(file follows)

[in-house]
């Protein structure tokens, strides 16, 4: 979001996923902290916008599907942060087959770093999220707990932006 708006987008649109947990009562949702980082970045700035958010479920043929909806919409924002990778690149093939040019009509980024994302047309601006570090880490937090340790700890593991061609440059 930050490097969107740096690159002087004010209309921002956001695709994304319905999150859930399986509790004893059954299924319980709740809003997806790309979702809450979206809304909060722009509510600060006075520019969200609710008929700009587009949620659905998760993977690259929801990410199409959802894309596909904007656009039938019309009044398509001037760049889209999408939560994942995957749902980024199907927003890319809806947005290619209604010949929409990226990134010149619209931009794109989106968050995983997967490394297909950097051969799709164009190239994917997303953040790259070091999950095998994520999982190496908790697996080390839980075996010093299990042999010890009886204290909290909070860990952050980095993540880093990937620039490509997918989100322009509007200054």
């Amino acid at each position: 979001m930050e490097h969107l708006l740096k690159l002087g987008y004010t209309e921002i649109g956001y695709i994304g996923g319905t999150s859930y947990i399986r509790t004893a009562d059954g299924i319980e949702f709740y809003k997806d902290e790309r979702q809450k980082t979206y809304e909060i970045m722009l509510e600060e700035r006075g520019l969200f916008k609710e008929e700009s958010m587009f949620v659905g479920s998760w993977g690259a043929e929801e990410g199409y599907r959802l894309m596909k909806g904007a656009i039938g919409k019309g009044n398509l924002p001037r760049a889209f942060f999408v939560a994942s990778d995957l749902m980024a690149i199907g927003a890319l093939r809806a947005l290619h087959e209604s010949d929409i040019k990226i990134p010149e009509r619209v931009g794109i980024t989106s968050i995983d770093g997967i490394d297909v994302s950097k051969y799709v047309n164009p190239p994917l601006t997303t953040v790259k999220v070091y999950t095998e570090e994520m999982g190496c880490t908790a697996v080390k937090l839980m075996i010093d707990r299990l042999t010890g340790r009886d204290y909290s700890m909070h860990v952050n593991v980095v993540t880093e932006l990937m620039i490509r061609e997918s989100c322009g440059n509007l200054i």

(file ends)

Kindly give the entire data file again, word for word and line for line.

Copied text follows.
[in-house]
């Protein structure tokens, strides 16, 4: 979001996923902290916008599907942060087959770093999220707990932006 708006987008649109947990009562949702980082970045700035958010479920043929909806919409924002990778690149093939040019009509980024994302047309601006570090880490937090340790700890593991061609440059 930050490097969107740096690159002087004010209309921002956001695709994304319905999150859930399986509790004893059954299924319980709740809003997806790309979702809450979206809304909060722009509510600060006075520019969200609710008929700009587009949620659905998760993977690259929801990410199409959802894309596909904007656009039938019309009044398509001037760049889209999408939560994942995957749902980024199907927003890319809806947005290619209604010949929409990226990134010149619209931009794109989106968050995983997967490394297909950097051969799709164009190239994917997303953040790259070091999950095998994520999982190496908790697996080390839980075996010093299990042999010890009886204290909290909070860990952050980095993540880093990937620039490509997918989100322009509007200054």
């Amino acid at each position: 979001m930050e490097h969107l708006l740096k690159l002087g987008y004010t209309e921002i649109g956001y695709i994304g996923g319905t999150s859930y947990i399986r509790t004893a009562d059954g299924i319980e949702f709740y809003k997806d902290e790309r979702q809450k980082t979206y809304e909060i970045m722009l509510e600060e700035r006075g520019l969200f916008k609710e008929e700009s958010m587009f949620v659905g479920s998760w993977g690259a043929e929801e990410g199409y599907r959802l894309m596909k909806g904007a656009i039938g919409k019309g009044n398509l924002p001037r760049a889209f942060f999408v939560a994942s990778d995957l749902m980024a690149i199907g927003a890319l093939r809806a947005l290619h087959e209604s010949d929409i040019k990226i990134p010149e009509r619209v931009g794109i980024t989106s968050i995983d770093g997967i490394d297909v994302s950097k051969y799709v047309n164009p190239p994917l601006t997303t953040v790259k999220v070091y999950t095998e570090e994520m999982g190496c880490t908790a697996v080390k937090l839980m075996i010093d707990r299990l042999t010890g340790r009886d204290y909290s700890m909070h860990v952050n593991v980095v993540t880093e932006l990937m620039i490509r061609e997918s989100c322009g440059n509007l200054i």